What you can learn from Justin Rose’s new equipment testing process
Justin Rose made a few changes to his Honma equipment during the brief offseason, but instead of using the tried-and-true testing protocol he employed for years to determine if a club was a viable option, the 39-year-old decided to alter the vetting process in a significant way.
The change goes back to last season when Rose made the jump to Honma and immediately picked up eye-popping ball speed with the company’s TW747 driver. Hoping to gain an edge off the tee, Rose admitted he began to chase speed.
“I’ve got to be honest with you, I think I was quite obsessed with speed when I made the switch from TaylorMade to Honma,” Rose told GOLF.com in an exclusive interview. “I was seeing four, five miles an hour quicker ball speeds and that was really, really impressing me. But I chased speed too hard and I think I was testing in a bit of a sterile environment where I was on a range with a TrackMan, and I was just hitting the ball.”
Chasing speed on the range differs considerably from how a club performs in a competitive setting, so Rose switched things up and started employing a “much more stringent” testing process while working his way into his current driver of choice, Honma’s TR20 460.
Instead of simply banging balls with one club, Rose began hitting one ball with each potential option to keep himself from getting in a groove during testing. He also spent more time putting each club through its paces on the course under specific game situations.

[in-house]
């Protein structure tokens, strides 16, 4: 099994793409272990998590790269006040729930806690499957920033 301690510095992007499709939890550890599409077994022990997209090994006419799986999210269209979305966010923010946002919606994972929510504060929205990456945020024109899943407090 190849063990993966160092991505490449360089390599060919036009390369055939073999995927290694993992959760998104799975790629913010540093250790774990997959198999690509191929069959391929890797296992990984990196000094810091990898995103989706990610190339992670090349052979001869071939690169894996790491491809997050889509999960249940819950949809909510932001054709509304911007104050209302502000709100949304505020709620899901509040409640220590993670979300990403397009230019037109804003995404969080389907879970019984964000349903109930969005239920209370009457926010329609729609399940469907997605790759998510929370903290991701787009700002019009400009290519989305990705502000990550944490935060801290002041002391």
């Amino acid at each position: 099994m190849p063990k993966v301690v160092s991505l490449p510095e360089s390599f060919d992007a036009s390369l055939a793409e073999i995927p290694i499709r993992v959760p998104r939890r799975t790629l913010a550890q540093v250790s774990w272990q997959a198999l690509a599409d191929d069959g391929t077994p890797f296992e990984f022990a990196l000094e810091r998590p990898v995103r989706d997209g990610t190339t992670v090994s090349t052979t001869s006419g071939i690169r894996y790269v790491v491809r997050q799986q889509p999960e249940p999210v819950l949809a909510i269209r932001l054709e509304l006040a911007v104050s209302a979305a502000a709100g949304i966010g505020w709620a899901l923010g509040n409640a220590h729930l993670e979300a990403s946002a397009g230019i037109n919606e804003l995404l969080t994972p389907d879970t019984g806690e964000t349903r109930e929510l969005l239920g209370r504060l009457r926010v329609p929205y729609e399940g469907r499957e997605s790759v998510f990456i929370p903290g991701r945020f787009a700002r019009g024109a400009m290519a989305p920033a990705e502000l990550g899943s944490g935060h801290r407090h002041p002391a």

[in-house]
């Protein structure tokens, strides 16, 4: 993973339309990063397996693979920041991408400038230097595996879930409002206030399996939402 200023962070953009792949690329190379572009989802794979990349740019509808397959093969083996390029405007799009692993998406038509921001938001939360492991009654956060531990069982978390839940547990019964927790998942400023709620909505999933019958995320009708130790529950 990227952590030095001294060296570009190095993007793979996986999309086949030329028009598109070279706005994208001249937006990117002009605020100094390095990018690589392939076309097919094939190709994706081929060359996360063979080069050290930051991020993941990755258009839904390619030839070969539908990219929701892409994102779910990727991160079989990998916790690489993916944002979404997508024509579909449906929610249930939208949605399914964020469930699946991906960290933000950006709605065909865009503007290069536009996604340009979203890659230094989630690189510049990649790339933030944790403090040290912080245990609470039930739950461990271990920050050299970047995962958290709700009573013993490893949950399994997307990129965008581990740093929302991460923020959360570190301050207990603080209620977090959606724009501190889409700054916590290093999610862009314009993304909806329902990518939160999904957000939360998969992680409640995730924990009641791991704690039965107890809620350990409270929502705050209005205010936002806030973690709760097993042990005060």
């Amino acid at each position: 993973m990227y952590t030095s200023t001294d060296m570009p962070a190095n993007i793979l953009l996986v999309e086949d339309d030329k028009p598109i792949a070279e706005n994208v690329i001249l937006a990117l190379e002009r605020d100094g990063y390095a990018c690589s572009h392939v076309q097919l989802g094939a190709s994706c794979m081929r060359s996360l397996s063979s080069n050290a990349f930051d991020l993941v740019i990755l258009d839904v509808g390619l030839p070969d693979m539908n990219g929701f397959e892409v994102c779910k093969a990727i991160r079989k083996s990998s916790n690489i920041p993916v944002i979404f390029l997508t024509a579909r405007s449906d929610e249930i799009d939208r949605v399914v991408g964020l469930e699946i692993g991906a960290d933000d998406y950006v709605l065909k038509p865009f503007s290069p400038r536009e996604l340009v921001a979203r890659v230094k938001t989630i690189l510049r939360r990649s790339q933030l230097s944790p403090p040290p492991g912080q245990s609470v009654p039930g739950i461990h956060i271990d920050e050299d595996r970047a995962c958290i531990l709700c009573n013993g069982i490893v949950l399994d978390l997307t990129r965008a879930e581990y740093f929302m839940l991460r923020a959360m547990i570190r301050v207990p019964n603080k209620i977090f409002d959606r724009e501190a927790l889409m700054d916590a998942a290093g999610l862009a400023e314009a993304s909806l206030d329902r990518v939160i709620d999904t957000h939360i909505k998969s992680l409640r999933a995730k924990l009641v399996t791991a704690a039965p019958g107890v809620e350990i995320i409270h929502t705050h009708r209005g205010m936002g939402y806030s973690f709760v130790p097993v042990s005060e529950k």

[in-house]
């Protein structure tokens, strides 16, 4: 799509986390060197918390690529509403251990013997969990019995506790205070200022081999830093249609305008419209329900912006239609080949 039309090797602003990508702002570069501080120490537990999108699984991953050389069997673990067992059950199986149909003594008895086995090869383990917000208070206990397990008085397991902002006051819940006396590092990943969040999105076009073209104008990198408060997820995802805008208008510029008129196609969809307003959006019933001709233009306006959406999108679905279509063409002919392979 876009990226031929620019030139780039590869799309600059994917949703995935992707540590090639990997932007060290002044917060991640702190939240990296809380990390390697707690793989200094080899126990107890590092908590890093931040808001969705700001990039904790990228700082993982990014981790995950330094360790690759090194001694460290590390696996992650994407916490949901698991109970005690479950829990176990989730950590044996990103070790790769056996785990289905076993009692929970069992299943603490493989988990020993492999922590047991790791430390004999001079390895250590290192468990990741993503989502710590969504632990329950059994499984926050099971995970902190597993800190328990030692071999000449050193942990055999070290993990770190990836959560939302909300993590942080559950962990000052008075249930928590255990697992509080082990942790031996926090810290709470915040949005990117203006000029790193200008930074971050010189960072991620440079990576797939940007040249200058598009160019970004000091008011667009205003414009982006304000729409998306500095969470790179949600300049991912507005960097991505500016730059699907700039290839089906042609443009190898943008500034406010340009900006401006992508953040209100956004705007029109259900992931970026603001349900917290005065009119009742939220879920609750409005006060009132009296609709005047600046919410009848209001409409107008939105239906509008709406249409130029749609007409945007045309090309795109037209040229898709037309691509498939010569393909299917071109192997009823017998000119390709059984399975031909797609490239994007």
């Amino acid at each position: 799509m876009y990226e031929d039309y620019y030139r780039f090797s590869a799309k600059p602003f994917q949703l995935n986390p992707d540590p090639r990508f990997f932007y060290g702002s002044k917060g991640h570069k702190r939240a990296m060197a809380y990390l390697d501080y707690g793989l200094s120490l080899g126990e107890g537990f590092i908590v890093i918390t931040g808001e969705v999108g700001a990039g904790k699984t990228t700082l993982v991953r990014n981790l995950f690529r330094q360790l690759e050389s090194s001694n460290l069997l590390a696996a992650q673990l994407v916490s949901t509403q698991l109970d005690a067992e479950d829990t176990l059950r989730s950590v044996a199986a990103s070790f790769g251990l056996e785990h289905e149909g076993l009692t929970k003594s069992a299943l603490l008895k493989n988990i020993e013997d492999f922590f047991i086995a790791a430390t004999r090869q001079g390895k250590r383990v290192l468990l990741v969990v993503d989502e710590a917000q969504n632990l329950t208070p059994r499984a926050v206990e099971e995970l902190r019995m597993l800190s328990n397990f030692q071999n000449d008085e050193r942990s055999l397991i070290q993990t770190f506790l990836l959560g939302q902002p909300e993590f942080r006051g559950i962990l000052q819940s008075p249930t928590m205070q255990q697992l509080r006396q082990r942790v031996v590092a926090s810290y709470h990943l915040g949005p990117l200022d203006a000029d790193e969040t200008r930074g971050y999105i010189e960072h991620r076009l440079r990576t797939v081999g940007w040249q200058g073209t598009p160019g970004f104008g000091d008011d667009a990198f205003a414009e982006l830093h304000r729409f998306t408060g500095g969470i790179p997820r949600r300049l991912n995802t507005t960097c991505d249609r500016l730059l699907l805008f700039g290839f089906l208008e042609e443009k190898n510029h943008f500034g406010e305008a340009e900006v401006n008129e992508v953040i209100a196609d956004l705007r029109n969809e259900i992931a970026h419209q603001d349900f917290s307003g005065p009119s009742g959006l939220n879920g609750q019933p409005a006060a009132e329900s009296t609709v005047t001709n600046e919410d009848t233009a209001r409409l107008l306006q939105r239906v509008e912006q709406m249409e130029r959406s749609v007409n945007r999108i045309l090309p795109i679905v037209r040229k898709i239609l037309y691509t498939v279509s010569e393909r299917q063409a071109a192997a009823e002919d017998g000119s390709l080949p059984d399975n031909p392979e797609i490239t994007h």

“I try to go, ‘Okay, one for one for one.’ I went out on the golf course, did a lot more golf course testing rather than range testing, and I tried to find the most demanding tee shots that I could: wind off the left, high fairway, whatever it might be, and test the product in that environment because that’s what you face out on Tour,” he said.
In the end, Rose came to realize that while the numbers he was seeing on the launch monitor during range testing sessions provided a benefit, they weren’t the be-all and end-all when it came to pulling the trigger on a new club.
“I realized I wasn’t doing a good job of testing in a way that was actually relevant to how I’m going to go out and compete. So, I have a lot more trust in the product now because I’ve tested it under the toughest of circumstances and conditions.”
For those wondering how they might be able to enact Rose’s testing process, be on the lookout for golf shops that offer a “try before you buy” program. It’s not a common practice in the industry, but it’s become more popular in recent years.